What are peoples thoughts on sortition as a way of organising proletarian government

What are peoples thoughts on sortition as a way of organising proletarian government

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is good.

I think sortition from some kind of qualified and elected pool is a good idea, like the country elects a bunch of people it would be happy leading within certain branches of government and then they are assigned roles within that branch

I haven't read this book, but I think the guy who wrote it said (don't quote me on this) that he considered the opposite of democracy to be communism and fascism.

I think the thesis put forth by ancient Athenians like Aristotle is pretty manifestly clear: electoral systems install the wealthy and already powerful into power where they then look out for their class interests. "Representative democracy" is not democracy at all; it's oligarchy.

-very good on accurately representing a population
-no need for election circus
-very effective against nepotism, it would be hard to organize this in a randomly selected group of people, and the next group will certainly undo your schemes.
-basically solves the neo-liberal/revisionist problem, where flexible power-brokers capture political positions of to sell out, because the odds are against this.
-No government has been organised like this in a while so there isn't much practical know-how for institutional design, you could copy. And there are questions like how do to deal with sortition winners that are un-familiar with the machinations of state-power, are you going to give them a crash course ? How is the organisation that facilitates this going to enforce the democratic decisions ?

We live in a ideological background-noise of horse shoe fallacy, So when people speak about communism they are just referencing a generic boogyman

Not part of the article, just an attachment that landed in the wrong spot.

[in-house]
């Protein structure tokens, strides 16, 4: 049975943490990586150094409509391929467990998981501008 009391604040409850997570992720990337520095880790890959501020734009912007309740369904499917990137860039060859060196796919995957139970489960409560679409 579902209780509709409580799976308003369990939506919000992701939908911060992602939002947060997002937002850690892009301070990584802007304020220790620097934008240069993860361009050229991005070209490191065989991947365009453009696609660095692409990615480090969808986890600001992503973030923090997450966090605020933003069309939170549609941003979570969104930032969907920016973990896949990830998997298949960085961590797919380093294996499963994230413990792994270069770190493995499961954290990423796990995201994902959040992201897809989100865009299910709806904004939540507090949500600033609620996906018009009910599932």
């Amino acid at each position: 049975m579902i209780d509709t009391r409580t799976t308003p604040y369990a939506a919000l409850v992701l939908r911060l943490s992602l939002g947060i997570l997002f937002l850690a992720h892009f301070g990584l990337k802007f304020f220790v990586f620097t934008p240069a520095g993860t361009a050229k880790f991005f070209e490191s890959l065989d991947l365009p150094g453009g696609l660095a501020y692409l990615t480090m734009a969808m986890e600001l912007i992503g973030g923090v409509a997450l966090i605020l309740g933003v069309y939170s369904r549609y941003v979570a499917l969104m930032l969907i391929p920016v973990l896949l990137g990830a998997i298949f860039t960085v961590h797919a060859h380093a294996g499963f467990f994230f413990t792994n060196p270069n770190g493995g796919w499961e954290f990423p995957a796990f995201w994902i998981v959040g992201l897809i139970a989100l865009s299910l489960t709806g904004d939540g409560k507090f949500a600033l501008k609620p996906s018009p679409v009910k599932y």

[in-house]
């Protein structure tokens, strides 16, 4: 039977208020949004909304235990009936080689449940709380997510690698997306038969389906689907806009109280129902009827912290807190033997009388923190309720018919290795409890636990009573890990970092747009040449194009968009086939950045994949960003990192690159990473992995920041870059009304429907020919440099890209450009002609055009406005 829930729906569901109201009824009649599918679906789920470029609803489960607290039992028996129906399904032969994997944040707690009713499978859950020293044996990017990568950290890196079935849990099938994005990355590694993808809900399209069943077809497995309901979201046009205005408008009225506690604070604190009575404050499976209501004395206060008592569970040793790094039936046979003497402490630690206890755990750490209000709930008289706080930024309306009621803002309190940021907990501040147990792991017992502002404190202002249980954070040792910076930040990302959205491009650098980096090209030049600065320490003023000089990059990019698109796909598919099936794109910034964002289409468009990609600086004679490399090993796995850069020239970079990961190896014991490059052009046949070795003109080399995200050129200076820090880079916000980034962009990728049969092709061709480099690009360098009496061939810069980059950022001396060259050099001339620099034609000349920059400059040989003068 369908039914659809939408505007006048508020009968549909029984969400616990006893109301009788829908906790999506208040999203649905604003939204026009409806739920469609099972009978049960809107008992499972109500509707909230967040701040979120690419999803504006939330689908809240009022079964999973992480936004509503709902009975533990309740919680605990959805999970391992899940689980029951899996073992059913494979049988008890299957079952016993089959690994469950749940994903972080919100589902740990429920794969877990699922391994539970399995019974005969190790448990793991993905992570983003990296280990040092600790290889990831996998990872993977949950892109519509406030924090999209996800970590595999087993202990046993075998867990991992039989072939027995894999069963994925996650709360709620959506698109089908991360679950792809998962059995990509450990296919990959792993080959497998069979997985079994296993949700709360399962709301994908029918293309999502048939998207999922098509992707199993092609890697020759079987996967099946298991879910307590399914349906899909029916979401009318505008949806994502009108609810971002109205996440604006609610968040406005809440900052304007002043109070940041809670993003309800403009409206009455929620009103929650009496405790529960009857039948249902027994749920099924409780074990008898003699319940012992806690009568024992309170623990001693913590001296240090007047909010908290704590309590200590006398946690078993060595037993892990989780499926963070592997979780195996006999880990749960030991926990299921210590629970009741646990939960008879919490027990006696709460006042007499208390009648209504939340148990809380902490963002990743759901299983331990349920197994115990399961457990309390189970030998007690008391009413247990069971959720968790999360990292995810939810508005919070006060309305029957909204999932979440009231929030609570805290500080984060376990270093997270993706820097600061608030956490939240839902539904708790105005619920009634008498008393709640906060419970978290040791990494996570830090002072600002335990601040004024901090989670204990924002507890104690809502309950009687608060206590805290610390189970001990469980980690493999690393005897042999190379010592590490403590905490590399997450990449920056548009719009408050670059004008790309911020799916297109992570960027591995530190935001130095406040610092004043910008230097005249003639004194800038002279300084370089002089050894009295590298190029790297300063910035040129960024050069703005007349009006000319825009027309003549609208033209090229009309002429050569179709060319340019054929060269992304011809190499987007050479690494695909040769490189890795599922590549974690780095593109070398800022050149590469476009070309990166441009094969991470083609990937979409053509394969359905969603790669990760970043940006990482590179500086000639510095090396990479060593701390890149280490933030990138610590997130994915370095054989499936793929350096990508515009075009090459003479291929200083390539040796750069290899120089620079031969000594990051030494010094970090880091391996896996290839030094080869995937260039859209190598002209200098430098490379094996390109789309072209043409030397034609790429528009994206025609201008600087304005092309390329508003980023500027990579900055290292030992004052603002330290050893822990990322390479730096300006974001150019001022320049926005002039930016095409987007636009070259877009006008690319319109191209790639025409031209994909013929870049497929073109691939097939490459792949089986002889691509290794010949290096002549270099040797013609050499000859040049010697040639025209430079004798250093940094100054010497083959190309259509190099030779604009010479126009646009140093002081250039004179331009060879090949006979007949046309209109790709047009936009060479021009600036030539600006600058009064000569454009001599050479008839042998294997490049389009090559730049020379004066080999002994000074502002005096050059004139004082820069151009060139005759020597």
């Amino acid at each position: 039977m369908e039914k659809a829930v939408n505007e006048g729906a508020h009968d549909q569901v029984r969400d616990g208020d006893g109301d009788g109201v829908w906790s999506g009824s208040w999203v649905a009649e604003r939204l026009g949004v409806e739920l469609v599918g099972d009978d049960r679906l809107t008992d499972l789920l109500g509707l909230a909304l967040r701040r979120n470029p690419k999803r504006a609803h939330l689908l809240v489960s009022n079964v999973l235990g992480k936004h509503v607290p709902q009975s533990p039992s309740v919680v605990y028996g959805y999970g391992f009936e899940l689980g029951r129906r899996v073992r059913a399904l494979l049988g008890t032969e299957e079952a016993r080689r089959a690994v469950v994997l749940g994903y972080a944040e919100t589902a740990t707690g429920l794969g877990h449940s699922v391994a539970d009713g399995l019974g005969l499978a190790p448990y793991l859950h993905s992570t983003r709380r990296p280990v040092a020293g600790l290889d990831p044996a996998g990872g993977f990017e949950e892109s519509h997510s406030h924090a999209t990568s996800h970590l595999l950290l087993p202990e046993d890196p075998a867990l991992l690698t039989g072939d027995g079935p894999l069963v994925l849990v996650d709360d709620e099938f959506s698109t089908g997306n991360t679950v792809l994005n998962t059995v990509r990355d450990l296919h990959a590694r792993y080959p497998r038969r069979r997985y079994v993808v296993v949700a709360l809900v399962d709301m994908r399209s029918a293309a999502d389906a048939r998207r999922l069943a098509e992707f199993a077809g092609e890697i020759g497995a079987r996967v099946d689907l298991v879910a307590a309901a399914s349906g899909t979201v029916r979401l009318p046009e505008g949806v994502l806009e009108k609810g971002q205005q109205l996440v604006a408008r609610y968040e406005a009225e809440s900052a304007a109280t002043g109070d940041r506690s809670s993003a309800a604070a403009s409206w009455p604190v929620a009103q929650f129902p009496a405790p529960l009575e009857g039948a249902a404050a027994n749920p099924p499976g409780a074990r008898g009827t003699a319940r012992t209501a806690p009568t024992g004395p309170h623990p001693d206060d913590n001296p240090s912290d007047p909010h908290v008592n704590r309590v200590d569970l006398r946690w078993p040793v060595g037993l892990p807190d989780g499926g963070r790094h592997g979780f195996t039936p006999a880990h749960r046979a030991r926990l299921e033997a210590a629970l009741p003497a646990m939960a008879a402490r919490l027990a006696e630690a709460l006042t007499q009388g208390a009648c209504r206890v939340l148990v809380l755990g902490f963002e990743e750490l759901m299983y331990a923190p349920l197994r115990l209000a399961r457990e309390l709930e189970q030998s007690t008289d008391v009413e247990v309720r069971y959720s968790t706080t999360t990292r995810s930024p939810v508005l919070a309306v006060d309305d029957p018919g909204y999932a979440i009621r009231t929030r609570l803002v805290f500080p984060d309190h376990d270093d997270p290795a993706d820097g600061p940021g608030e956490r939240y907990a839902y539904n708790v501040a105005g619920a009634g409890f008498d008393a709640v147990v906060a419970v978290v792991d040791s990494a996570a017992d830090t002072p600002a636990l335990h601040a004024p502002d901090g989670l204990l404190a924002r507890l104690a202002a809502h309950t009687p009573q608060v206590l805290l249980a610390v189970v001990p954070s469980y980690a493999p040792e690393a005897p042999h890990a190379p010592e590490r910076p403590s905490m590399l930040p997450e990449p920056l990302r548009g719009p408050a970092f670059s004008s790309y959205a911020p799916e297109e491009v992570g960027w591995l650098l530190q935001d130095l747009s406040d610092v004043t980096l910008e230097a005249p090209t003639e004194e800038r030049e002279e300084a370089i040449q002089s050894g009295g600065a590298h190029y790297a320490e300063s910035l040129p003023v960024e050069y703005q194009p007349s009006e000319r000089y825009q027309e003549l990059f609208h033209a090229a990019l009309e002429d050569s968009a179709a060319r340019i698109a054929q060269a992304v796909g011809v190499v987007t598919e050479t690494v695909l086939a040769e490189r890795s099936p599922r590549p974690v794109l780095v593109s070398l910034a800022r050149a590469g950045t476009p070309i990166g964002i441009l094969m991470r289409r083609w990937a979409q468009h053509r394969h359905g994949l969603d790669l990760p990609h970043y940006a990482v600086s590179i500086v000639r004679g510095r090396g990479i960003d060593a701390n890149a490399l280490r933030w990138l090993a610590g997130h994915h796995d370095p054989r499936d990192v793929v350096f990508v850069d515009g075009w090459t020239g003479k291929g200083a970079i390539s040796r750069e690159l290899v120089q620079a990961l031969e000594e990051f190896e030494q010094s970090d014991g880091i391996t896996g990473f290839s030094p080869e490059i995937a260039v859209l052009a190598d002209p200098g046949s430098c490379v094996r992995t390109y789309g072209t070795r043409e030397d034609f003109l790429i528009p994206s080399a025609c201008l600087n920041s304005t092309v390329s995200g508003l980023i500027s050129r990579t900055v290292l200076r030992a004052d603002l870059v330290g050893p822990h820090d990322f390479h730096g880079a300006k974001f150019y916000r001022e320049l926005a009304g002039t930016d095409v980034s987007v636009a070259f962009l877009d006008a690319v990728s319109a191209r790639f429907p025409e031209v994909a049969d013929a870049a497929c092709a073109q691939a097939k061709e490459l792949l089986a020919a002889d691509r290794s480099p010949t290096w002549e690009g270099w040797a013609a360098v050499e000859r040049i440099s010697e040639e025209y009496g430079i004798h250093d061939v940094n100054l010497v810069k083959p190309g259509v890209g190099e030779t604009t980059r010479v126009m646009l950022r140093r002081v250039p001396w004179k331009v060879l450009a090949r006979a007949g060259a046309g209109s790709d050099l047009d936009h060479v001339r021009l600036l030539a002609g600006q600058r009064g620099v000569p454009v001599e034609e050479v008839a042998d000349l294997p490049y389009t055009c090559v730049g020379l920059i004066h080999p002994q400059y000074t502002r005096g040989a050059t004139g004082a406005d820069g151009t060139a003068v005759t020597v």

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Best idea in a while. See Cockshotts video on this.

In defence of direct democracy

Direct Democracy is the best.

Could a hybrid between full sortition and electoral politics also work well? What if people voted on "parties" and then officials were picked via sortition from pools of registered party members?

You have brought up the problem of inexperienced people, however there definitely is the possibility of abstracting overly technical details, and still have full democratic control over the general direction of a development.
There is something to be said for the kind of intelligence that can boil down even the most sophisticated topics to a language that is easily understood.

There definitely is a problem of deception being used to attack the autonomy of a direct democratic political body, however you have to admit it becomes much harder anticipate and play long term strategy games against this.

You are attempting to re-introduce a way for electoral preselection.
It's not effective, it didn't help the soc dems from being eroded by neo-liberals, it didn't help the socialist states from revisionism.
The better way definitely is designing policy instruments, the logistics of production, the legal frameworks to negate possibility of capital being privatized. You want to have a political dialogue of empowerment, and creative participation, not handing off responsibility and control. While you do need lots of technical expertise, if you look at the political opinions of experts, they usually are more likely to favour wars then the general public, and given that experts are by definition a minority (because expert is a relative term) they are more prone towards self-serving bias that leads to stratification. So one ought to be careful how much political power you want to allocate there.

Did direct democracy save Athens from that retarded Syracuse campaign?

It's a good idea, but the caveat is that it's not so good for selecting a very small group. And that isn't the only caveat, a big group needs some formal procedures to work; the bigger the group, the more formality is needed. So the group shouldn't be selected at once, so people leaving can instruct the new ones. There should be a cultural change, so that people get used to some formal group-decision procedures (like Robert's Rules).
Never seen it, but isn't that basically a neoliberal anti-socdem show (heard it was Thatcher's fav sitcom)?